Serious Case Review Quality Markers
The Serious Case Review (SCR) is effectively managed. It runs smoothly, is concluded in a timely manner and within budget.
Undertaking an SCR is complex and requires rigorous management skills, good organisation and coordination to avoid wasting time and money.
How might you know if you are meeting this quality marker?
- Is there a clear plan with allocated roles and responsibilities for the transmission of information?
- Is sufficient administrative support provided to the SCR?
- Is the SCR progressing smoothly and in line with anticipated timeframes?
- Are mechanisms in place to inform the LSCB of any delays and reasons for them?
- Are any matters arising that could have been reasonably anticipated and addressed prior to the review starting?
- Is there enough slack in the plan to allow for legitimate delays?
- Does the lead reviewer have sufficient capacity to do the review to a high standard?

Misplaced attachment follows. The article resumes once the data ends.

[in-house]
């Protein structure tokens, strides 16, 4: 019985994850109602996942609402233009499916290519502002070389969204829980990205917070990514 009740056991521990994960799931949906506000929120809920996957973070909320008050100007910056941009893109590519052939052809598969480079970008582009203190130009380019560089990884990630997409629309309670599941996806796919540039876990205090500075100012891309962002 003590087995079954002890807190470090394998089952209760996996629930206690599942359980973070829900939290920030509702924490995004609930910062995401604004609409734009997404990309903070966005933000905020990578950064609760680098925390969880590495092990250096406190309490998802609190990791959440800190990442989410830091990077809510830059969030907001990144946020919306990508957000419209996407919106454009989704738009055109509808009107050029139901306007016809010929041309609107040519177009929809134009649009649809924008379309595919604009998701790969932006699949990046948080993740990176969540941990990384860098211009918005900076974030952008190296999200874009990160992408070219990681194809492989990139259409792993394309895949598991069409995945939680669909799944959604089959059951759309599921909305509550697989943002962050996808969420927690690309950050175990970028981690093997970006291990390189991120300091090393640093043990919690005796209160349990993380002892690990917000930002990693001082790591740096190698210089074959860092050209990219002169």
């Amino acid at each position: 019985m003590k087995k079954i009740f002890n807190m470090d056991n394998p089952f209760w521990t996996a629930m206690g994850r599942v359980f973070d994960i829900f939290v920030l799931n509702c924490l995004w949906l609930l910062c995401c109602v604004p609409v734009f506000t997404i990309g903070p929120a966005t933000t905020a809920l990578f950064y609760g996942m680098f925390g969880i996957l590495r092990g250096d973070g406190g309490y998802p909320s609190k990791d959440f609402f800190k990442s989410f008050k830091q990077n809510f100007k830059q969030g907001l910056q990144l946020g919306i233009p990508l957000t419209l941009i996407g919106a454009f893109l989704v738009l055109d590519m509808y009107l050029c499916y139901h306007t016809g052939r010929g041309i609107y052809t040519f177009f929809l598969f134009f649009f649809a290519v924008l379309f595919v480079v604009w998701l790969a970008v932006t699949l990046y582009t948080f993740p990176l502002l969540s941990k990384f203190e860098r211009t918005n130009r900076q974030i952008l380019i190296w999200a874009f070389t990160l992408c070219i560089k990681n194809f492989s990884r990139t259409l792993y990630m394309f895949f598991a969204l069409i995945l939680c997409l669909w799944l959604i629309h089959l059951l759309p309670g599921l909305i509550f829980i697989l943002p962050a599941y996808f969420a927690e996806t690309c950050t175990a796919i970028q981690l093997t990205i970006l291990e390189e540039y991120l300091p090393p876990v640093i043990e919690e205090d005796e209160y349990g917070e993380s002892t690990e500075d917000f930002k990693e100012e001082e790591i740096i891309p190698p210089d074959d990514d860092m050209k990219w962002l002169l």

- Practice knowledge from experienced lead reviewers indicates that good organisational skills are key to effective SCRs.
- The Office for Standards in Education (Ofsted) summary evaluation reports evidenced previously the impact of not having effective management of the SCR on timescales etc. (Ofsted, 2008 2009, 2010).
Link to statutory guidance & inspection criteria
- Apart from suggested timeframes for completion, there are no statutory requirements for the management of SCRs.
Tackling some common obstacles
- Good management of the SCR is facilitated by there being dedicated administrative and management time.
- Active leadership by the LSCB chair often assists in successfully addressing challenges that arise during the SCR.
- Where there are changes in key personnel in the LSCB, formalising a review helps identify the impact on the SCR, as the changes can lead to confusion if not addressed.